As I continue on my weekly “nature” education goal I was struggling to think of a topic week. I went for a walk and then sat down on an old tree stump to take a break. As my hands gently caressed the moss that was growing beside me, I realised that this moss was different in looks to the moss on the wall by the river. Um…. my next education slot will be about moss!
Fact #1. Moss was the very first plant on earth!
The moss plant is old! They date back 450 million years and have survived and thrived through a range of drastic climate changes. If you have ever walked through an ancient forest then you will appreciate how old these plants are.
Comprised of 15,000 – 25,000 species, they occur on every continent and in every ecosystem habitable by plants that use sunlight for energy.
Among the world of plants, the bryophytes are the second most diverse group exceeded only by the angiosperms, the flowering plants (350,000 species).
Fact #2. Moss plants are super adaptable
You may think that this is not possible, but yes, moss does not have roots. Mosses grow in many different environments, from cold snowy mountains to baking hot deserts and because of their range of adaptations, they are able to occupy areas that are otherwise uninhabitable such as rocky ledges on mountainsides.
Different species have adapted to survive in extreme conditions. Studies have shown that the lowest temperature they can photosynthesise (turn energy from sunlight into food) is around -15ºC and the highest is around 40ºC. That is super diverse for a plant and you can now see why it can grow anywhere!
In hot environments like a desert, one way that mosses tolerate heat is by becoming dormant. When they're desiccated (dried out) they can survive heat much better than when they're hydrated. So I suppose a moss plant is able to hibernate.
Some mosses have even been known to survive temperature highs of 100ºC when dried out, and lows of -272ºC. That's a resilient little plant right there.
Fact #3. Moss plants do not have roots
Unlike most other plants, mosses don’t have roots. Instead, they have rhizoids, which are small hairlike structures. Their main function is anchoring the plant to rock, bark or soil. So without roots, some moss suck nutrients up through the rhizoids and others draw in moisture and minerals from rain and the water around them through their highly absorbent surfaces. Clever little plants!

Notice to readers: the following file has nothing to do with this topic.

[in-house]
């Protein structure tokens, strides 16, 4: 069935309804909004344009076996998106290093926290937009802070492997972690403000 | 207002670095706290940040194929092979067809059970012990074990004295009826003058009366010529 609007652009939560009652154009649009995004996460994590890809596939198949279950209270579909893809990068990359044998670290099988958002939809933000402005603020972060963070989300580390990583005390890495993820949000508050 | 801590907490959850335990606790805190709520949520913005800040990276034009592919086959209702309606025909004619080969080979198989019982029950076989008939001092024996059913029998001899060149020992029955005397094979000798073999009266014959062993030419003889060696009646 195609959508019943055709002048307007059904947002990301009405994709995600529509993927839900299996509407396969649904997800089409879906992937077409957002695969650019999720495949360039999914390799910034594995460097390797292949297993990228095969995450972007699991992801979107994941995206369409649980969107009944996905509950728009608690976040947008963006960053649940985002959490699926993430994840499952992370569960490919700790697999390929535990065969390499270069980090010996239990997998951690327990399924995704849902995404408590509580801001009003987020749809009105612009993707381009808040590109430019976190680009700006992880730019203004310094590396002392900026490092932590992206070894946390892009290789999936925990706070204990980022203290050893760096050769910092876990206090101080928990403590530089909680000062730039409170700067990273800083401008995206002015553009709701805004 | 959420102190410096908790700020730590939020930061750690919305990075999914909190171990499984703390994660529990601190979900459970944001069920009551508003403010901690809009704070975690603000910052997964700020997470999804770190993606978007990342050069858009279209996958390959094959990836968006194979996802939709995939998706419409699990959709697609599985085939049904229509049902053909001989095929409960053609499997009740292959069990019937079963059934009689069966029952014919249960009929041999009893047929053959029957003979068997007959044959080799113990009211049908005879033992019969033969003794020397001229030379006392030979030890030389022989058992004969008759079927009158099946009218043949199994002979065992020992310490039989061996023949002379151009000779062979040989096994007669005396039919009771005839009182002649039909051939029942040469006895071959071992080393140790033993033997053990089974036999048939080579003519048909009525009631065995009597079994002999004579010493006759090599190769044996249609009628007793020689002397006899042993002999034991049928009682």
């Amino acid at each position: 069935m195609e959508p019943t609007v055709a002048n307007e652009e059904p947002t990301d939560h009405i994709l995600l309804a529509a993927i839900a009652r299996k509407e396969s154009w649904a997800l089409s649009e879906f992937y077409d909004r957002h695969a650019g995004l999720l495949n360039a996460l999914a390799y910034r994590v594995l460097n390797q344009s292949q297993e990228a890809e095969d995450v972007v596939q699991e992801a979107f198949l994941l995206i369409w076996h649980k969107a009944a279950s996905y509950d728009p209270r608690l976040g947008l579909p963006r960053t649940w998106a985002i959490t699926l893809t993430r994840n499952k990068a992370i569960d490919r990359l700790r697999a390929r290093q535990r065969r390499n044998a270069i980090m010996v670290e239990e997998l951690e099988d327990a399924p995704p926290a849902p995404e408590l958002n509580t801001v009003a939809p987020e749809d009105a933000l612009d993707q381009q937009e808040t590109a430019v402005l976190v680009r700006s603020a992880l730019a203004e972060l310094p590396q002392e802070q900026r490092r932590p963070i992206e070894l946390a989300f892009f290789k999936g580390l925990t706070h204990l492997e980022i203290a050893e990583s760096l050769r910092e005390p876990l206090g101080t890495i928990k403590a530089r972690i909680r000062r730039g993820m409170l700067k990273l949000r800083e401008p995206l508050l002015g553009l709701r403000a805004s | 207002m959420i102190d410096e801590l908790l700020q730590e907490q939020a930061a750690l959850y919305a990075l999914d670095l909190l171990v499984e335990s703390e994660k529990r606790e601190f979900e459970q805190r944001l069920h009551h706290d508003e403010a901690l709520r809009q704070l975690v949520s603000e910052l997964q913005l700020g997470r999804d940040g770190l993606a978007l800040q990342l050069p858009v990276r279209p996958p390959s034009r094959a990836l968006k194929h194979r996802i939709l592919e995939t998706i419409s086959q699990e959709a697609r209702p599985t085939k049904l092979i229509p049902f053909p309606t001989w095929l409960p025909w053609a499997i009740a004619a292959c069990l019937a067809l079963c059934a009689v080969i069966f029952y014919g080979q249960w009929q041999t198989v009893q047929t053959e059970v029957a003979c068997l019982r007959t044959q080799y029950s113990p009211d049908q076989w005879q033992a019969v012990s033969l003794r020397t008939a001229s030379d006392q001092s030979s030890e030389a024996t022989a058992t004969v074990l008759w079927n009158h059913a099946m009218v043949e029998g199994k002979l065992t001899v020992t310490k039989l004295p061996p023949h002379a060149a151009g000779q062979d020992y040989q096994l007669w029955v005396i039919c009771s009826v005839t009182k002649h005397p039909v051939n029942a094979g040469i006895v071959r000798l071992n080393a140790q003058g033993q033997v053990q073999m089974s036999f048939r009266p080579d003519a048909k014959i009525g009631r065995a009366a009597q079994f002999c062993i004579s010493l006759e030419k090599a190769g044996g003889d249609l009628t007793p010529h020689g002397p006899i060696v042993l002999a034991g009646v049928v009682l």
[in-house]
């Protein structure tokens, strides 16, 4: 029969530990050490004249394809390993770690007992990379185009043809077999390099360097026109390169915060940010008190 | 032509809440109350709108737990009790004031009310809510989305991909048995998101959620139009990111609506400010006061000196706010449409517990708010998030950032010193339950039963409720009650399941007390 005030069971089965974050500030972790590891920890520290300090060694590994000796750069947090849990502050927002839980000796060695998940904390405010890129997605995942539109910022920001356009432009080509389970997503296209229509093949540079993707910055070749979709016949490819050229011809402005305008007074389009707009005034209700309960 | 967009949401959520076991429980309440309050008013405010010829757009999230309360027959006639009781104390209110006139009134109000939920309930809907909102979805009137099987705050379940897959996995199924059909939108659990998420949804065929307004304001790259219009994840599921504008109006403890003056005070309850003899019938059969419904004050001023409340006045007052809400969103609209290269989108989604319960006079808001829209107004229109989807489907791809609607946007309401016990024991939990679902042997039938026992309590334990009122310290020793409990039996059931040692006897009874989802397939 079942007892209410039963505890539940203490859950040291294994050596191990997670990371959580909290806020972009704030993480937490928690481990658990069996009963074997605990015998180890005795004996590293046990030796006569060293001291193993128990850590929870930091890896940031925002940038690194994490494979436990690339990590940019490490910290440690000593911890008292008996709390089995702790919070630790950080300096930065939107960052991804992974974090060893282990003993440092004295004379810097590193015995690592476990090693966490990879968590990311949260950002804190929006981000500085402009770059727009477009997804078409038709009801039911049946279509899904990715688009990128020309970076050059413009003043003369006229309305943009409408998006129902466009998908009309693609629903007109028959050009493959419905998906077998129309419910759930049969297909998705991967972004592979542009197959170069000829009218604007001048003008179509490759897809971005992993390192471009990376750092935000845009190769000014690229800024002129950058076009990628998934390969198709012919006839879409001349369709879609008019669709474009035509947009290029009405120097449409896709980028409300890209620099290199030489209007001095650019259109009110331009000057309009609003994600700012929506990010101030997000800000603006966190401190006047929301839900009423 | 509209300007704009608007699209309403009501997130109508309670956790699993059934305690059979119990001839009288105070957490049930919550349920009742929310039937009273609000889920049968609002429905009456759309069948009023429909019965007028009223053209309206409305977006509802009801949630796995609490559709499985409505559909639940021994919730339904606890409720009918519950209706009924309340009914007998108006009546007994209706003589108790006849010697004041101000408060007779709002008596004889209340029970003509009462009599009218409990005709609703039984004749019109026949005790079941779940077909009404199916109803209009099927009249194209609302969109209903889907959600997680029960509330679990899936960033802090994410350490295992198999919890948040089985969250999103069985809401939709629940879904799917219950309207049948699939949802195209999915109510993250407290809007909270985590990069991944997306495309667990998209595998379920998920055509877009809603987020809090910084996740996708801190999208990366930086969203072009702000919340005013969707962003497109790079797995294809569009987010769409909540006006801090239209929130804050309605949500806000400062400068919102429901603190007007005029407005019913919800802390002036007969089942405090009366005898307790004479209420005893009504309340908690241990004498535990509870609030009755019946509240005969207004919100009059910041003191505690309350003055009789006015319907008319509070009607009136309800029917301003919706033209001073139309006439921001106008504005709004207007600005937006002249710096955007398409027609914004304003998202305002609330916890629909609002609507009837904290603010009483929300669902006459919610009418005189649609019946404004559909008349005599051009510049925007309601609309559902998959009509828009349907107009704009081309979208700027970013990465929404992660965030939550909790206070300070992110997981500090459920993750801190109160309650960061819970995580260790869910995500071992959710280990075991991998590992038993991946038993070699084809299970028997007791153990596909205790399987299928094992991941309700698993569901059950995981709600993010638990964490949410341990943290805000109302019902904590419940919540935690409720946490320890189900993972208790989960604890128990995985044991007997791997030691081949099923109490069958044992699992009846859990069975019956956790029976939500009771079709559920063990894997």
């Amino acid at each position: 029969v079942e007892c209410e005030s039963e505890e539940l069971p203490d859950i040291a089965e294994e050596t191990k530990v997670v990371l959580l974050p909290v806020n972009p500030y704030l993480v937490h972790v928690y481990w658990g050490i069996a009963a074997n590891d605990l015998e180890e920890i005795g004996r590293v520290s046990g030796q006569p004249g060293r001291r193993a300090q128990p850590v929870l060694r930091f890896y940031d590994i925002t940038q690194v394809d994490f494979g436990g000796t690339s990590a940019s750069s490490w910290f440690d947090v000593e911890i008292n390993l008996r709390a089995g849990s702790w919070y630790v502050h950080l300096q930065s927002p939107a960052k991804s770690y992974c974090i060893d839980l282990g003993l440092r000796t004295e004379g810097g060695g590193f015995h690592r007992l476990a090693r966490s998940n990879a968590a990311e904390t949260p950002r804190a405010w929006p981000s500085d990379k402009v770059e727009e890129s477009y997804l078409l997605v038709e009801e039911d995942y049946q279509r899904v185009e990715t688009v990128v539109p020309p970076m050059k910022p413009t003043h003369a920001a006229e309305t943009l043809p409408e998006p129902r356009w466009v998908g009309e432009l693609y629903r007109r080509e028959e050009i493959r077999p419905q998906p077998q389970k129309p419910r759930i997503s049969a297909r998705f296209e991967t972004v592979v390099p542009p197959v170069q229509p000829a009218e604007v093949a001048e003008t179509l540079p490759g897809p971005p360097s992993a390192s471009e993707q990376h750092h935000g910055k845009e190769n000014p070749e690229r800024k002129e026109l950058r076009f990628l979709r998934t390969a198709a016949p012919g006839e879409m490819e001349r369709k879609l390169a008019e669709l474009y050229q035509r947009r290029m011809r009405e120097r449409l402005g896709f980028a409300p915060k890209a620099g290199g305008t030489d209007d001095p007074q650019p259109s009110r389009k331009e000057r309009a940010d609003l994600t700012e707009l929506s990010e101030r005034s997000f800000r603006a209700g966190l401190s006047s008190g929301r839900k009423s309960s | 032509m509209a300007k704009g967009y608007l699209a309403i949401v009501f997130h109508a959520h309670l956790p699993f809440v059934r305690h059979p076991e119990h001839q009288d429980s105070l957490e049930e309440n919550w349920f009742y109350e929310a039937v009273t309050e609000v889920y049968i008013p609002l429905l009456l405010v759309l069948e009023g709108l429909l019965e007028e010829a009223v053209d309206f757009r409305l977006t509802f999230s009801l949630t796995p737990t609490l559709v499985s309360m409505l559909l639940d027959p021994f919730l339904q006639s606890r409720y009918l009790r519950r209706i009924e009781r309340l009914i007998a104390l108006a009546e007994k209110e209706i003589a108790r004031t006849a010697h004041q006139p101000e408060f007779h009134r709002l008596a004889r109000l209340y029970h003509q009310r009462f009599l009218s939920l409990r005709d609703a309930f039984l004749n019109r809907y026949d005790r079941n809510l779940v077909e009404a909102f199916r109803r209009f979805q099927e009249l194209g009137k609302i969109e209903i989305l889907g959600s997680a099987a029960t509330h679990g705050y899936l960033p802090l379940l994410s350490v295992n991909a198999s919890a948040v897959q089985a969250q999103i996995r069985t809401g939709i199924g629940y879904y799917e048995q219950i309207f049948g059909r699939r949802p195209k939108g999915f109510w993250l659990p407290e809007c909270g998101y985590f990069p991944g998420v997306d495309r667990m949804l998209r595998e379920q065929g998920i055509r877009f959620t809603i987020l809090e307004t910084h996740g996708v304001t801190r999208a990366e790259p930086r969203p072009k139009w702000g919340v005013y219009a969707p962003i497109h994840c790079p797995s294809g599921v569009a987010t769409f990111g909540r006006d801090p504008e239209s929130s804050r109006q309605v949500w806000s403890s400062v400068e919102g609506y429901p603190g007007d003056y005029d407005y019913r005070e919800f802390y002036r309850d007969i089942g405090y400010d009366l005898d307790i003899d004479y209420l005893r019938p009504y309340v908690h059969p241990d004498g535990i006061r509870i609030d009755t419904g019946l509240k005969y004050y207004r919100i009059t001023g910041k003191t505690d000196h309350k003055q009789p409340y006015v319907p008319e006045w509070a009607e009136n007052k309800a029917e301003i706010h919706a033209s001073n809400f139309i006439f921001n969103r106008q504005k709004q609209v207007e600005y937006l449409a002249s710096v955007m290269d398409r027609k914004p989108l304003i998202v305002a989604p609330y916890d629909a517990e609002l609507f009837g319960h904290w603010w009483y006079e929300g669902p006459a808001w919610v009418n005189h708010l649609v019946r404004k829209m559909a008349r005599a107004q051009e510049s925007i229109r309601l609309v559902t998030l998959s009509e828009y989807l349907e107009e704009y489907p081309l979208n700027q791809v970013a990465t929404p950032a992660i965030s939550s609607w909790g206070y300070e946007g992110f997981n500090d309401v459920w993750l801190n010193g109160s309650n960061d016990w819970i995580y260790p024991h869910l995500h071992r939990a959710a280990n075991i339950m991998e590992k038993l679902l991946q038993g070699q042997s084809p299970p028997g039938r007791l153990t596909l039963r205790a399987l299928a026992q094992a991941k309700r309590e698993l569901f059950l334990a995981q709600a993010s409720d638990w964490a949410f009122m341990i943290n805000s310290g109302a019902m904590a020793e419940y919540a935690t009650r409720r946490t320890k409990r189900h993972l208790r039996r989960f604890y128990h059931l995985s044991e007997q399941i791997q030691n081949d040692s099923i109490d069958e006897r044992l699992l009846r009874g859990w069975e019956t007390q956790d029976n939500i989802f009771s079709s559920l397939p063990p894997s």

Fact #4 – The Moss Plant can Impact The Temperature Around them!
Mosses can impact the temperature of the soil, both warming it up and cooling it down depending on the environment.
In hot places, they can protect tree roots by shading and insulating the soil from high temperatures.
In the Arctic they have an opposite effect on temperature. They can prevent the warmth of the sun from reaching the ground and reduce the speed at which ice thaws, keeping it cooler for longer.
Fact #5 – Reindeers love Moss!
Most animals don’t eat moss. It’s hard to digest, and it has little nutritional value. So why are reindeer different? The moss contains a special chemical that helps reindeer keep their blood warm. It keeps them warm during their yearly journey across the Arctic region, much like antifreeze keeps a car from freezing up in winter.
Fact #6 – There is a new graffiti in town that's rather cool!
Known as guerrilla gardening or eco-graffiti, moss is being used by some as a more eco-savvy alternative to permanent ink. The next evolution of street art?
Fact #7 – Moss makes for fantastic bandages
During the first World War, mosses were used as bandages. Moss has antiseptic properties, which was perfect to cleanse and heal the wounded over the course of the war. Earlier, mosses have even been used as diapers.